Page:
55. Roshier DA, Whetton PH, Allan RJ, Robertson AI (2001b) Distribution and persistence of temporary wetland habitats in arid Australia in relation to climate. Austral Ecol 26:371–384CrossRefGoogle Scholar
  56. Roshier DA, Klomp NI, Asmus MW (2006) Movements of a nomadic waterfowl, grey teal Anas gracilis, across inland Australia—results from satellite telemetry spanning 15 months. Ardea 94(3) (in press)Google Scholar
  57. Roshier DA, Asmus MW, Klaassen M (2008) What drives long-distance movements in the nomadic grey teal Anas gracilis in Australia? Ibis (in press)Google Scholar
  58. Sheldon F, Boulton AJ, Puckridge JT (2002) Conservation value of variable connectivity: aquatic invertebrate assemblages of channel and floodplain habitats of a central Australian arid-zone river, cooper creek. Biol Conserv 103:13–31CrossRefGoogle Scholar
  59. Sheppard JK, Preen AR, Marsh H, Lawler IR, Whiting SD, Jones RE (2006) Movement heterogeneity of dugongs, Dugong dugon (Müller), over large spatial scales. J Exp Mar Biol Ecol 334:64–83CrossRefGoogle Scholar
  60. Sugihara G, May RM (1990) Applications for fractals in ecology. Trends Ecol Evol 5:79–86CrossRefGoogle Scholar
  61. Taylor PD, Fahrig L, Henein K, Merriam G (1993) Connectivity is a vital element of landscape structure. Oikos 68:571–573CrossRefGoogle Scholar
  62. Turchin P (1996) Fractal analyses of animal movement: a critique. Ecology 77:2086–2090CrossRefGoogle Scholar
  63. Turchin P (1998) Quantitative analysis of movement. Sinauer, Sutherland Google Scholar
  64. Urban D, Keitt T (2001) landscape connectivity: a graph-theoretic perspective. Ecology 82:1205–1218Google Scholar
  65. Van Valen L (1978) The statistics of variation. Evol Theory 4:33–43Google Scholar
  66. Verdin JP (1996) Remote sensing of ephemeral water bodies in western Niger. Int J Remote Sens 17:733–748CrossRefGoogle Scholar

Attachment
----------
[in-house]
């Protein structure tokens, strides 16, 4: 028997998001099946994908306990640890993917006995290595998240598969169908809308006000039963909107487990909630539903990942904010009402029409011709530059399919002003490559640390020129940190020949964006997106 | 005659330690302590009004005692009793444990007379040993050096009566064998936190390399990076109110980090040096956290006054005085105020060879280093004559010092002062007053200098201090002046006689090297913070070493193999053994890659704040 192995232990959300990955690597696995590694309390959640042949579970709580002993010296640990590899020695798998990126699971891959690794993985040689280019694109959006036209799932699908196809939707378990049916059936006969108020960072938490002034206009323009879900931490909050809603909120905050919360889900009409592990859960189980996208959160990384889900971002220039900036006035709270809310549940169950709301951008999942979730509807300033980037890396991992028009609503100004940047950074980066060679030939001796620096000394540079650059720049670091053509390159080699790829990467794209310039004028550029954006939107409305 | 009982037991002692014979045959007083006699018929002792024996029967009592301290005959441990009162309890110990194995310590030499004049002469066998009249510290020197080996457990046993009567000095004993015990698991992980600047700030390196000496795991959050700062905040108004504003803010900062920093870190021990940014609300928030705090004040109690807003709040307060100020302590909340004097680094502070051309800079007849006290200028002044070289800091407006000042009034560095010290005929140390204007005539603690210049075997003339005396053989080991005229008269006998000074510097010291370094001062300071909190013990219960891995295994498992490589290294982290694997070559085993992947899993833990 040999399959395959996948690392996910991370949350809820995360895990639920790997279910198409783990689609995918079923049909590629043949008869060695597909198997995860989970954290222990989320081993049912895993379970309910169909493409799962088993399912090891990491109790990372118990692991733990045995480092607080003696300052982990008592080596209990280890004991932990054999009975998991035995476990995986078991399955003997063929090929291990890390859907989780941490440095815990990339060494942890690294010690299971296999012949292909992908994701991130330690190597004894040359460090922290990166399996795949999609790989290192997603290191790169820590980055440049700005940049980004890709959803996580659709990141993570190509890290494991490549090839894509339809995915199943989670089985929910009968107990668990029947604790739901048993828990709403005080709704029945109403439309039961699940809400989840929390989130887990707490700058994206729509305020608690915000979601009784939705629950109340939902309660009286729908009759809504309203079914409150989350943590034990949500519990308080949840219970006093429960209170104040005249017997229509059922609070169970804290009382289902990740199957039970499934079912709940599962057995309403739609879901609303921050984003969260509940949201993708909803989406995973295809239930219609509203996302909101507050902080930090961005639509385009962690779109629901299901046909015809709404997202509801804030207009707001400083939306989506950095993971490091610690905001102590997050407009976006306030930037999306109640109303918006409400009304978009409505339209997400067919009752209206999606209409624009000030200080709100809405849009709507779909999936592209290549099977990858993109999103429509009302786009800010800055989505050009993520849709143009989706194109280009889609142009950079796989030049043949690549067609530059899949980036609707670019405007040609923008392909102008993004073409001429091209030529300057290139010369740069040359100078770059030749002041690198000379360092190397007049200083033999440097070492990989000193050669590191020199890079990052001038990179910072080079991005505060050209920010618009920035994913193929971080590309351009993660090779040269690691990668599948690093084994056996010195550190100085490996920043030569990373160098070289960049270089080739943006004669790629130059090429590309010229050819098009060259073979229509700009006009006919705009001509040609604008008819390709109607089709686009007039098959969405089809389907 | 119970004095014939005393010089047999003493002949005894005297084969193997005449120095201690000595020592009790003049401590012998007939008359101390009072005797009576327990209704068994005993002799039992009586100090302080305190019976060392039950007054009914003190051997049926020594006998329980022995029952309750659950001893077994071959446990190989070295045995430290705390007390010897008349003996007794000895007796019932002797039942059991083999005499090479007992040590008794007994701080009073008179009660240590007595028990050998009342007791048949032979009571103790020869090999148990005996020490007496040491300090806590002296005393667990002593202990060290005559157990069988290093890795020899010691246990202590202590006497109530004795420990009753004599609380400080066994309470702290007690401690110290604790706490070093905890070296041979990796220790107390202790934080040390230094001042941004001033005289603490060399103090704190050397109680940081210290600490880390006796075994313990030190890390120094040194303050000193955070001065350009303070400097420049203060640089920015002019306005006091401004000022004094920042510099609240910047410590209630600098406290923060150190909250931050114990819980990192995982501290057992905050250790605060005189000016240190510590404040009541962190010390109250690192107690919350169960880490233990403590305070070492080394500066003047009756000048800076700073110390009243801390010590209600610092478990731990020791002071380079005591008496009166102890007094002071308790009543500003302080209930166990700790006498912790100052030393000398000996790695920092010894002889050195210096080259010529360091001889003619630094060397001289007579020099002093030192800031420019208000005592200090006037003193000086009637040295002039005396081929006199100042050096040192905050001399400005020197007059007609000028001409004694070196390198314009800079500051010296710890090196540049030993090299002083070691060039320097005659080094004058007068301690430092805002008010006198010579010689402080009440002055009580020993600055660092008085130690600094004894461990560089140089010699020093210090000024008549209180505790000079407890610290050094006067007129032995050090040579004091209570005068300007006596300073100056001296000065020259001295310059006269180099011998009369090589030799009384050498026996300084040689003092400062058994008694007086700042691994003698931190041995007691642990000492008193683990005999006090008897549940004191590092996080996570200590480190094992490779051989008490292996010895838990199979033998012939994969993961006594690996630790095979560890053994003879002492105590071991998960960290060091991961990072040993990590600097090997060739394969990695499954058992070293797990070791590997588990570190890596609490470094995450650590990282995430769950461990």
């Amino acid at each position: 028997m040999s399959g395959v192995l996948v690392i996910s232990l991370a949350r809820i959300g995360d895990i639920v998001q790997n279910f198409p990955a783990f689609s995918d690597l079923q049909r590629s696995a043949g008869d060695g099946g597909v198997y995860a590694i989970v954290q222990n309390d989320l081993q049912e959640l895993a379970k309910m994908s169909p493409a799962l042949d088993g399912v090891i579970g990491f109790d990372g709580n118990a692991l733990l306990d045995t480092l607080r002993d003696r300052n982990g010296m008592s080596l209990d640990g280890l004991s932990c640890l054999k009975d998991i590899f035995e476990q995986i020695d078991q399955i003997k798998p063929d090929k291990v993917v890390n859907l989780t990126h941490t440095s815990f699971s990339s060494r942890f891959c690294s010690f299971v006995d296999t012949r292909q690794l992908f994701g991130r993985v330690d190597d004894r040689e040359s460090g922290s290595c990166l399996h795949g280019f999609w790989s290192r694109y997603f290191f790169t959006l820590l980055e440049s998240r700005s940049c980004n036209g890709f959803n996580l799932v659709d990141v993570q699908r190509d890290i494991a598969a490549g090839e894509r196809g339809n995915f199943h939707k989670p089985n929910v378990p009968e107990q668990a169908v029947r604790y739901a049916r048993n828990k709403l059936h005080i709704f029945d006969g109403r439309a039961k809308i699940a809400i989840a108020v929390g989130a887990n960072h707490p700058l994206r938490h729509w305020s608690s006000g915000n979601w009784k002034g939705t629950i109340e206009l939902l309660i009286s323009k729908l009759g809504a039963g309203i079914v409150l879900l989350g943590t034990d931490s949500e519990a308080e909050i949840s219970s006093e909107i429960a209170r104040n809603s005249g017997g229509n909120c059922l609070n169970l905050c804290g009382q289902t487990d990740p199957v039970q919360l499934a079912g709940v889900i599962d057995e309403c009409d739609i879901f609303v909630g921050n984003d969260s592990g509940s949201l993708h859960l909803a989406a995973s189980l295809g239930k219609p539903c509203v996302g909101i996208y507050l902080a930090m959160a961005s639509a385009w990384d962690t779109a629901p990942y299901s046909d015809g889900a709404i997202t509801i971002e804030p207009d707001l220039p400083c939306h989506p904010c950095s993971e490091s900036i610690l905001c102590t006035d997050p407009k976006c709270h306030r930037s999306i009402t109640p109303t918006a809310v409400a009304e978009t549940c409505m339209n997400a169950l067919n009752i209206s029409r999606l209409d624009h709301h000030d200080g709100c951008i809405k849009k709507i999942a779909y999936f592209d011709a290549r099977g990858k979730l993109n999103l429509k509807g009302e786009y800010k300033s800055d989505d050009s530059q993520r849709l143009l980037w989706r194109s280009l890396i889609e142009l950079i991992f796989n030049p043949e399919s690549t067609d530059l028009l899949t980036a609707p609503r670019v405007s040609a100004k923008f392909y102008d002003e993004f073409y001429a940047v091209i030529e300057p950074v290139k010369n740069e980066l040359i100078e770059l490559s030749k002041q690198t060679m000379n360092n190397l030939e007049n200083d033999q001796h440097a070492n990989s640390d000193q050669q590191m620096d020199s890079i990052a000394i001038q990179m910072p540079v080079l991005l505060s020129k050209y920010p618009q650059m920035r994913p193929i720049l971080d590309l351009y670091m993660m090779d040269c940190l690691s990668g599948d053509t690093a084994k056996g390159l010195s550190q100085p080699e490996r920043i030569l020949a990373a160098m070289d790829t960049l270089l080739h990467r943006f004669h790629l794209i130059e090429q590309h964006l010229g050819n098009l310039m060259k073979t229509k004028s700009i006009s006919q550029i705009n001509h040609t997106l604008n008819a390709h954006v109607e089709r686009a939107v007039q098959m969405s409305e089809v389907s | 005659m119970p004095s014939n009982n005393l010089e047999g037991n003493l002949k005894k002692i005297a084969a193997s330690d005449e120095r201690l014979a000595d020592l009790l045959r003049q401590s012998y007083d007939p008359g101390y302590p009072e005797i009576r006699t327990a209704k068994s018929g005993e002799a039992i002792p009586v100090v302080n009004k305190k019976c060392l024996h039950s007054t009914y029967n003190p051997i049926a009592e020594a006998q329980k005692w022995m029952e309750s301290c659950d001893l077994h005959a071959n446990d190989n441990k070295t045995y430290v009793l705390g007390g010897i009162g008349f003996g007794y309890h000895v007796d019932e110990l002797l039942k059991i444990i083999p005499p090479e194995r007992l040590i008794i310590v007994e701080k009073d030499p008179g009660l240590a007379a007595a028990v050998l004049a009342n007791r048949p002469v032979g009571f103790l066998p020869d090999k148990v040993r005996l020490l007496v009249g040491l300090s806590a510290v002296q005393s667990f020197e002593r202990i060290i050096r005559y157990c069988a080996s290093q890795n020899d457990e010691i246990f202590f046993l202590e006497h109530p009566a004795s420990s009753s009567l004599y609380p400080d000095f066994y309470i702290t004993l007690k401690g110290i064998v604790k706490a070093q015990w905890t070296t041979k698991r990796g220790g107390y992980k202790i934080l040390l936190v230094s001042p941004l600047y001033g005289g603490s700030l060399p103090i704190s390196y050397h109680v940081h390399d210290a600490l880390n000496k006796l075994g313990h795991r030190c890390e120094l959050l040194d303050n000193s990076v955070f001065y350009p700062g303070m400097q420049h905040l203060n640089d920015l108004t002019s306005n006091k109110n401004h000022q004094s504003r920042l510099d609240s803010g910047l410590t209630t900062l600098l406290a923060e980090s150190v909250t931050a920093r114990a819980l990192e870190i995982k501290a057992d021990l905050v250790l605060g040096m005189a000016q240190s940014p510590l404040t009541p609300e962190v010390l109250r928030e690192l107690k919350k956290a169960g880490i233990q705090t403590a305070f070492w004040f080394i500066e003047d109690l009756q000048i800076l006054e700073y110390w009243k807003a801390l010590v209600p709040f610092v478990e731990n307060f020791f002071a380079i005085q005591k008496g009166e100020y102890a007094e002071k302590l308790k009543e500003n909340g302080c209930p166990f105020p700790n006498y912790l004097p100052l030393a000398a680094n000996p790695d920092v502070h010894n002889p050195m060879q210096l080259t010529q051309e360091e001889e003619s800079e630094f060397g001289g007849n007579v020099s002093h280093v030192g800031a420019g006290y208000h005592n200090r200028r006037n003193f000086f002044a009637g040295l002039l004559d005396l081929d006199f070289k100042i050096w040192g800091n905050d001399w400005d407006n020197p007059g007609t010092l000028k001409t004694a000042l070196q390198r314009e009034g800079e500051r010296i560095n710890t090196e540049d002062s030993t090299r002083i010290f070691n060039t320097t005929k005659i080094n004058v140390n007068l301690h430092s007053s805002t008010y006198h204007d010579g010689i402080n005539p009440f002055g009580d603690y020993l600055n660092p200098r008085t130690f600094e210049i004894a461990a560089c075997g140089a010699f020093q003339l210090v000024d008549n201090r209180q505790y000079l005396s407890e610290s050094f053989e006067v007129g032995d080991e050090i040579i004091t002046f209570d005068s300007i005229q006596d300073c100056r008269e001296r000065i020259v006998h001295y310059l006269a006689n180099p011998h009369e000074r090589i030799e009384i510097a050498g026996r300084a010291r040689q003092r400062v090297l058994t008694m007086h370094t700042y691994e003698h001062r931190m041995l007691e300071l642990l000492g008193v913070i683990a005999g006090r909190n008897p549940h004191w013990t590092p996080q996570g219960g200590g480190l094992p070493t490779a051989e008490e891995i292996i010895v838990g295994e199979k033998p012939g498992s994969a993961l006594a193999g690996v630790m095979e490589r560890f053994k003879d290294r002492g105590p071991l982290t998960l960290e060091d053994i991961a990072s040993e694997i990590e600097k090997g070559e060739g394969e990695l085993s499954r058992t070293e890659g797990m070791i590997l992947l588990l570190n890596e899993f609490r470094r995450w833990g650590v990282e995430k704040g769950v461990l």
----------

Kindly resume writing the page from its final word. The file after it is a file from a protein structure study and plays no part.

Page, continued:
67. Viswanathan GM, Afanasyev V, Buldyrev SV, Havlin S, Da Luz MGE, Raposo EP, Stanley HE (2000) Lévy flights in random searches. Physica A 282:1–12CrossRefGoogle Scholar
  68. Viswanathan GM, Bartumeus F, Buldyrev SV, Catalan J, Fulco UL, Havlin S, Da Luz MGE, Lyra ML, Raposo EP, Stanley HE (2002) Lévy flight random searches in biological phenomena. Physica A 314:208–213CrossRefGoogle Scholar
  69. Viswanathan GM, Buldyrev SV, Havlin S, Da Luz MGE, Raposo EP, Stanley HE (1999) Optimizing the success of random searches. Nature 401:911–914PubMedCrossRefGoogle Scholar
  70. Viswanathan GM, Afanasyev V, Buldyrev SV, Murphy EJ, Prince PA, Stanley HE (1996) Lévy flight search patterns of wandering albatrosses. Nature 381:413–415CrossRefGoogle Scholar
  71. Weins JA (1989) Spatial scaling in ecology. Funct Ecol 3:385–397CrossRefGoogle Scholar
  72. Weins JA, Milne BT (1989) Scaling of ‘landscapes’ in landscape ecology, or, landscape ecology from a beetle’s perspective. Landscape Ecol 3:87–96CrossRefGoogle Scholar
  73. Westcott DA, Graham DL (2000) Patterns of movement and seed dispersal of a tropical frugivore. Oecologia 122:249–257CrossRefGoogle Scholar
  74. Young HG, Sorenson MD, Johnson KP (1997) A description of the Madagascar teal Anas bernieri and an examination of its relationships with the grey teal A. gracilis. Wildfowl 48:174–180Google Scholar
  75. Zollner PA, Lima SL (1999) Search strategies for landscape-level interpatch movements. Ecology 80:1019–1030CrossRefGoogle Scholar
  76. Zollner PA, Lima SL (2005) Behavioral tradeoffs when dispersing across a patchy landscape. Oikos 108:219–230CrossRefGoogle Scholar

Copyright information

© Springer-Verlag 2008

Authors and Affiliations

  • David A. Roshier
    • 1
  • Veronica A. J. Doerr
    • 2
    • 3
  • Erik D. Doerr
    • 2
    • 3
  1. 1.Institute of Land, Water and SocietyCharles Sturt UniversityAlburyAustralia
  2. 2.CSIRO Sustainable EcosystemsCanberraAustralia
  3. 3.School of Botany and ZoologyAustralian National UniversityCanberraAustralia

Personalised recommendations